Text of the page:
Paul Collier

Nobel Conference 52

Professor of Economics and Public Policy in the Blavatnik School of Government at the University of Oxford, UK, and Professorial Fellow of St. Antony’s College

Lecture: Africa’s Prospects in a Difficult Decade

Sir Paul Collier studies the way that governance operates in low-income countries. The questions that interest him concern the political economy of democracy, economic growth in Africa, the economics of civil war, aid, globalisation and poverty. In his book Wars, Guns and Votes, he argues that the international community has placed unwarranted faith in the power of elections alone to bring security and accountability to the nations in the “bottom billion”--the countries that are home to the poorest people on the planet. The developed world should be prepared to intervene more often, he argues, because “in all of these societies there are internal struggles between brave people trying to effect change and powerful vested interests opposing them. We should be supporting the strugglers for change.”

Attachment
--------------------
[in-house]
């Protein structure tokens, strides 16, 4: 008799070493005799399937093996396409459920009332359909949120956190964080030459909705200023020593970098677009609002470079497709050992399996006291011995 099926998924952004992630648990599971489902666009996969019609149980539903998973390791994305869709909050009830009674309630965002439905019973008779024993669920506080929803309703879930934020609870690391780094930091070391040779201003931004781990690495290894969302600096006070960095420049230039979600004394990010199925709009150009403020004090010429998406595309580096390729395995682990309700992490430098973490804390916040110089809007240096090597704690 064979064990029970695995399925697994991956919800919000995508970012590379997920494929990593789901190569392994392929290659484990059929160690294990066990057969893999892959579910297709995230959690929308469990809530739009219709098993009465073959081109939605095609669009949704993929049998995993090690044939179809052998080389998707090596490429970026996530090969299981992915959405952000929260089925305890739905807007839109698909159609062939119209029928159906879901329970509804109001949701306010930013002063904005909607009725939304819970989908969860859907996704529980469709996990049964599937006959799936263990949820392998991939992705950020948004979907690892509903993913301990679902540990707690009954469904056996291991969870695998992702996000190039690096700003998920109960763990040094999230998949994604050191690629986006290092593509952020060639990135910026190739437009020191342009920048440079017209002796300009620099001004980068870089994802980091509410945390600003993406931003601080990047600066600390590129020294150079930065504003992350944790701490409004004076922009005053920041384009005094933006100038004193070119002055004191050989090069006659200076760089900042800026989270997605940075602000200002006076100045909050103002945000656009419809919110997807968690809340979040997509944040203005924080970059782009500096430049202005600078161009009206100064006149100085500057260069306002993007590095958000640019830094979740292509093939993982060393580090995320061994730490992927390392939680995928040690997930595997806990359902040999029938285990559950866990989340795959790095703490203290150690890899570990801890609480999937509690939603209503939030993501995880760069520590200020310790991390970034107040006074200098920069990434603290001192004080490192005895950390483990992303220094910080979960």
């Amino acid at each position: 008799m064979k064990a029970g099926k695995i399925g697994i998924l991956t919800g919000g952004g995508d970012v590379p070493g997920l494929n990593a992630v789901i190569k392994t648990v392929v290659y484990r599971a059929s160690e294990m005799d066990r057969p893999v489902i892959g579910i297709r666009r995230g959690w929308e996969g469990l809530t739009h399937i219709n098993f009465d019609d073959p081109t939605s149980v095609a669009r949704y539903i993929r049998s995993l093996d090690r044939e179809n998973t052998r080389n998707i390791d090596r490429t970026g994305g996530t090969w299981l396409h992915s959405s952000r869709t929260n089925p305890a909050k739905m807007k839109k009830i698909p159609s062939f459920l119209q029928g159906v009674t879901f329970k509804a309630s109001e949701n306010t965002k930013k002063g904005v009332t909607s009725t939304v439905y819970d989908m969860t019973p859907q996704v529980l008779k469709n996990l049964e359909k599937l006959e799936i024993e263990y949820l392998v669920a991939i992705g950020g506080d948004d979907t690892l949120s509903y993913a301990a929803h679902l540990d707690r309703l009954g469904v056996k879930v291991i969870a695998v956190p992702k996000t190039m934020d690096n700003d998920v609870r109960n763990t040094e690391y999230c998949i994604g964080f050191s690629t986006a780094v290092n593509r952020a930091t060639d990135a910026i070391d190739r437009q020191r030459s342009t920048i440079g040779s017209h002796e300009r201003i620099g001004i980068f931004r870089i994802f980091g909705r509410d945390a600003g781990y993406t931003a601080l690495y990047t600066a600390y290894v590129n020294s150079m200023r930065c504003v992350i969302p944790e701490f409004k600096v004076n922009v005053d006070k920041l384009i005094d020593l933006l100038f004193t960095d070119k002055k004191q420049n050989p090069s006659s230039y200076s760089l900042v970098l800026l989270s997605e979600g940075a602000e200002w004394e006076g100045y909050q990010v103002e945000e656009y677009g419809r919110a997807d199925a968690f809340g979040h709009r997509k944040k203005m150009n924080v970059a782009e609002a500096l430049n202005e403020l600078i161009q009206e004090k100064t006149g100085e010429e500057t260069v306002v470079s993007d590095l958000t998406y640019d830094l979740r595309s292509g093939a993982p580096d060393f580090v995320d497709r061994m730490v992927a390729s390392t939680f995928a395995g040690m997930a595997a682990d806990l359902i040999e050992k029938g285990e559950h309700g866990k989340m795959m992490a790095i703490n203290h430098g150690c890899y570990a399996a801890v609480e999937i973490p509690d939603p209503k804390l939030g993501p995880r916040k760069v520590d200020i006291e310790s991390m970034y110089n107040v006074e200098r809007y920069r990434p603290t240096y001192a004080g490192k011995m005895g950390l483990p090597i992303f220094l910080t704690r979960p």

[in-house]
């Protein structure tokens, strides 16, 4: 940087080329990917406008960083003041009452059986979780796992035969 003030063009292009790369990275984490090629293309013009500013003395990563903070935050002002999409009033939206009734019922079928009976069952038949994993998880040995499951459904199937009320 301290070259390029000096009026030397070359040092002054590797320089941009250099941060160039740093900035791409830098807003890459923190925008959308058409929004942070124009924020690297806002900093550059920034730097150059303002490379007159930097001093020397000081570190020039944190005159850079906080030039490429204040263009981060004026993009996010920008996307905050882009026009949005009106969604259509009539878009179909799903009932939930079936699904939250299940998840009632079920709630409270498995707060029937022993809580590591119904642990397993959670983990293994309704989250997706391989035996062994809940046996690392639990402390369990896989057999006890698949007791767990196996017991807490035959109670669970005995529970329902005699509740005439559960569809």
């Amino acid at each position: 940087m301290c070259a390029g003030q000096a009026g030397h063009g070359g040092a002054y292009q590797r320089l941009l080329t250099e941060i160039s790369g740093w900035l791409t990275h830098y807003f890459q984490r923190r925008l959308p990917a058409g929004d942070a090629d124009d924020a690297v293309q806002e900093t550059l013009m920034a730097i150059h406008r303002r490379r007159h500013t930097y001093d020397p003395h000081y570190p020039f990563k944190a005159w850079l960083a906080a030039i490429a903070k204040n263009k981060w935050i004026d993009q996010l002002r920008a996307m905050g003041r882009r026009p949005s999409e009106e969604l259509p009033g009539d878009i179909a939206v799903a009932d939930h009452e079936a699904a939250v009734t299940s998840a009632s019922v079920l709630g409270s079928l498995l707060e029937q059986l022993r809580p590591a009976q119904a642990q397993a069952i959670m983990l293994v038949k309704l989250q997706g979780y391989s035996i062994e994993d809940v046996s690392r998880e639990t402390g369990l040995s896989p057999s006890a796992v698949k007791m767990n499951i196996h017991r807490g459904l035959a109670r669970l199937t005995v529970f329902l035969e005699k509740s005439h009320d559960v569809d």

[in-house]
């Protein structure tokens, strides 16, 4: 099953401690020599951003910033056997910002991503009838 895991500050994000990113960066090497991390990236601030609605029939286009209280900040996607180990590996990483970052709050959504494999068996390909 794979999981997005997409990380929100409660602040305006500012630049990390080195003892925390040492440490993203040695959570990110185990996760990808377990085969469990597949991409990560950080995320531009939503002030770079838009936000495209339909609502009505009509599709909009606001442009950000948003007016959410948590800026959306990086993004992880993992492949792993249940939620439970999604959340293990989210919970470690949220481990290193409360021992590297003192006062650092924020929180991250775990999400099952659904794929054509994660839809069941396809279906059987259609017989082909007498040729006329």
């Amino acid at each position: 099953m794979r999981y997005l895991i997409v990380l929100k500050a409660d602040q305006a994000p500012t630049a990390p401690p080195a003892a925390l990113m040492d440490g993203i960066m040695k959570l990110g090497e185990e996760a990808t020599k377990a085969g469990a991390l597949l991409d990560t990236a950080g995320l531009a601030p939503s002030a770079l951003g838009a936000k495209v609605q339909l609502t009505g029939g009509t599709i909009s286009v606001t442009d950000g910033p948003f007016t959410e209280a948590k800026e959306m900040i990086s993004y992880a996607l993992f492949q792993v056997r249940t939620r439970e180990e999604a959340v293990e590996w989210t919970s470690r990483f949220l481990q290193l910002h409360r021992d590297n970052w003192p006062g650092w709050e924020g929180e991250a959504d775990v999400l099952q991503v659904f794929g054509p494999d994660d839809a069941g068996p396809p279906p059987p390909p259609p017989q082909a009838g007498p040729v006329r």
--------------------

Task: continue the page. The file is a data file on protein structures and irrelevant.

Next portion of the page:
In 1998, Collier took a five year Public Service leave from the university in order to to serve as Director of the Research Development Department of the World Bank; he continues to serve as advisor to the Africa Region of the World Bank, as well as Advisor to the Strategy and Policy Department of the IMF.

Collier received a DPhil from Oxford. He is the author of six books, including The Bottom Billion. Among the awards that book received was the Lionel Gelber prize - "the world's most important award for non-fiction", according to the Economist.  Collier is Co-Director of the Centre for the Study of African Economies at Oxford. His work to promote research and policy change in Africa was recognized with knighthood in 2014.

Check out Dr. Collier’s Ted talk on the bottom billion.